The examples below set the width to 60 columns. Adjust to your preferences.
NERDTree uses a variable for just this:
This will set the width to 60. You can put this line into your vimrc.
For taglist, you set a similar option:
Like with NERDTree, you can put this line into your vimrc.
Neovim terminal buffers always have an associated job id, so one way is to use the job control API to send the text. Add this to your vimrc:
au TermOpen * let g:last_terminal_job_id = b:terminal_job_id
Which will save the the job id of the last created terminal into the g:last_terminal_job_id variable. Then you can ...
You can use :vert h [your topic] to open help vertically.
You can use the following command:
cnoreabbrev H vert h
To make vim replace H by vert h automatically in command line.
Also you can use this abbreviation:
cnoreabbrev HR vert bo h
To open the help window on the right side of the screen. (see :h :botright for more details on bo)
Basically when you have text selected, you want to remap a key sequence to copy, switch to terminal, paste, and then possibly switch windows back and reselect the text. If you have two splits open, this would look something like:
vnoremap <F5> y<c-w>wp<c-w>pgv
xnoremap <F5> Remap F5 in visual/select ...
You could try entering a ... Vim submode! For your case, something like this:
call submode#enter_with('grow/shrink', 'n', '', '<leader><up>', '<C-w>+')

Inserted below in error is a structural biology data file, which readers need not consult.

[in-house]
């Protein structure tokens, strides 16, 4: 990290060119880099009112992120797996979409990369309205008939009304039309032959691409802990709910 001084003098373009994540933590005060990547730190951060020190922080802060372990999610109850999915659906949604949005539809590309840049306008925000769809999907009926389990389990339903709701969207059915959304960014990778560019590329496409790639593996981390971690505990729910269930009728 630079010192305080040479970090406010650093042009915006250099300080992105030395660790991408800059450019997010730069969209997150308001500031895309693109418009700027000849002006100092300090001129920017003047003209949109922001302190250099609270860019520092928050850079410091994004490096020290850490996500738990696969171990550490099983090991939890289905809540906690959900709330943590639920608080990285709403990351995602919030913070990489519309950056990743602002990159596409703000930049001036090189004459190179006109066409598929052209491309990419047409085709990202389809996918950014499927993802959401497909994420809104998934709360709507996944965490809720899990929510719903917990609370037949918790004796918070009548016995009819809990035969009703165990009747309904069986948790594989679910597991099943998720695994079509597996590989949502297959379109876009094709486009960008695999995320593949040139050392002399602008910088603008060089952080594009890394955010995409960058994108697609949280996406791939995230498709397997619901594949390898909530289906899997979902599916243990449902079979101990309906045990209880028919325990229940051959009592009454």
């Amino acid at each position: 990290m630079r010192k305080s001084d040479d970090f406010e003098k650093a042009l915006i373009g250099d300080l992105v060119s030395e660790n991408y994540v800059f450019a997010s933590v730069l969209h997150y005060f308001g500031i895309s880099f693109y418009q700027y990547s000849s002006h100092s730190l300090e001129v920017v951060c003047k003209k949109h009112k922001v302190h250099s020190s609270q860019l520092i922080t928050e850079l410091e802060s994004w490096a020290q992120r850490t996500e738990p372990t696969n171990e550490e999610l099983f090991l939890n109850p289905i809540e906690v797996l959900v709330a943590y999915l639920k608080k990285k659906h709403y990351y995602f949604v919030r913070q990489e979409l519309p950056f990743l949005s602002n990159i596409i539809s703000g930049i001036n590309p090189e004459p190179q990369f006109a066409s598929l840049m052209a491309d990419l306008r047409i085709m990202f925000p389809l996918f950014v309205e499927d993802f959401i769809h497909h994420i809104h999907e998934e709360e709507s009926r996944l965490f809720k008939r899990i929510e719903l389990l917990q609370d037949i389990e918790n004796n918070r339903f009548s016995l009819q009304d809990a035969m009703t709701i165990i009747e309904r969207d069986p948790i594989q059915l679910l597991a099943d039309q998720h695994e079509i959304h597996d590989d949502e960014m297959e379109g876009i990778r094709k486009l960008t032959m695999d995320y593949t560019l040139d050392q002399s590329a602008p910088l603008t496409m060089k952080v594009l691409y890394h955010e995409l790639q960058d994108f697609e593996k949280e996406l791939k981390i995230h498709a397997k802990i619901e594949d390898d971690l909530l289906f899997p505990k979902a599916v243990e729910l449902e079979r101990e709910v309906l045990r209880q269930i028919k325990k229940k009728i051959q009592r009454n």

call submode#enter_with('grow/shrink', 'n', '', '<leader><down>', '<C-w>-')
call submode#map('grow/shrink', 'n', '', '<down>', '<C-w>-')
A buffer is the in-memory text of a file. It may differ from the saved version of the file.
A window is a view of a buffer. You can have two (or more) windows editing different parts of the same buffer.
A viewport is synonymous with a window.
A tab page contains one or more windows. You can see what windows are in which tab with :tabs.
A split is where ...
As a side note, I'd like to point out that I built yet another plugin dhruvasagar/vim-prosession as an extension to tpope/vim-obsession that enhances it even further to create & manage vim sessions by default in a centralised repository as per configuration on a per directory basis and loads them automatically when you launch vim without any arguments on ...
The other answers have already answered your question, but for the sake of completeness:
If you just want to temporarily get a larger window for your help-viewing, you can use either or both of the Ctrl-w _ and Ctrl-w | mappings to maximise the help window as much as possible vertically or horizontally, respectively, but without closing your existing split ...